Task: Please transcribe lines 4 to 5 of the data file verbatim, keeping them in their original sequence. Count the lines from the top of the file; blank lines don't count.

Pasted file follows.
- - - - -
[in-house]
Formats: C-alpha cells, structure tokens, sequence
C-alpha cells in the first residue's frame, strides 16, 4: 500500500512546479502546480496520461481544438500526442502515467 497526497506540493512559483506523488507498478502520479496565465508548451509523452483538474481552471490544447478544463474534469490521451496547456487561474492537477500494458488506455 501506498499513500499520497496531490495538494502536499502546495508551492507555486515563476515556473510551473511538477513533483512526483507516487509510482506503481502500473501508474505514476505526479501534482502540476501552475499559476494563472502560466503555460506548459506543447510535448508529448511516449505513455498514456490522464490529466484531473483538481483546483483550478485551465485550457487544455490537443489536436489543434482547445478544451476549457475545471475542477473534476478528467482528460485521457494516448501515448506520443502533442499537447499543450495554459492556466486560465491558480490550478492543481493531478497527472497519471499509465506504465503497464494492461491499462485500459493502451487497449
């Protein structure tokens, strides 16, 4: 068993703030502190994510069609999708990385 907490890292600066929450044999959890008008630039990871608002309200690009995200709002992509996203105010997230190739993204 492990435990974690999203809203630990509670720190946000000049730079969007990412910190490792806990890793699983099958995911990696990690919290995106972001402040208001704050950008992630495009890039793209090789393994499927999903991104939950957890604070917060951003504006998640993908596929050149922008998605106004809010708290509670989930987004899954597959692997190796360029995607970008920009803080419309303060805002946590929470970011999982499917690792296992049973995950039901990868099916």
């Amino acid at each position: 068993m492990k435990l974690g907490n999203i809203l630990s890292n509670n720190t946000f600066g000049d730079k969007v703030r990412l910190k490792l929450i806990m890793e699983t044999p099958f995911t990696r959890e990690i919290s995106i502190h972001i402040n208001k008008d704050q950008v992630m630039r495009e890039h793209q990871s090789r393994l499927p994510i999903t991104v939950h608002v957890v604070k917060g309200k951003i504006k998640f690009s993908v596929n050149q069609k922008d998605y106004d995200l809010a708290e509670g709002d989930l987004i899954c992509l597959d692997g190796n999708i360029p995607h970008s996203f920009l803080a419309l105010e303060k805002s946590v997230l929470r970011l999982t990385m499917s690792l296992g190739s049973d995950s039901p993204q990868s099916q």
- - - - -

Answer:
């Protein structure tokens, strides 16, 4: 068993703030502190994510069609999708990385 907490890292600066929450044999959890008008630039990871608002309200690009995200709002992509996203105010997230190739993204 492990435990974690999203809203630990509670720190946000000049730079969007990412910190490792806990890793699983099958995911990696990690919290995106972001402040208001704050950008992630495009890039793209090789393994499927999903991104939950957890604070917060951003504006998640993908596929050149922008998605106004809010708290509670989930987004899954597959692997190796360029995607970008920009803080419309303060805002946590929470970011999982499917690792296992049973995950039901990868099916």
């Amino acid at each position: 068993m492990k435990l974690g907490n999203i809203l630990s890292n509670n720190t946000f600066g000049d730079k969007v703030r990412l910190k490792l929450i806990m890793e699983t044999p099958f995911t990696r959890e990690i919290s995106i502190h972001i402040n208001k008008d704050q950008v992630m630039r495009e890039h793209q990871s090789r393994l499927p994510i999903t991104v939950h608002v957890v604070k917060g309200k951003i504006k998640f690009s993908v596929n050149q069609k922008d998605y106004d995200l809010a708290e509670g709002d989930l987004i899954c992509l597959d692997g190796n999708i360029p995607h970008s996203f920009l803080a419309l105010e303060k805002s946590v997230l929470r970011l999982t990385m499917s690792l296992g190739s049973d995950s039901p993204q990868s099916q």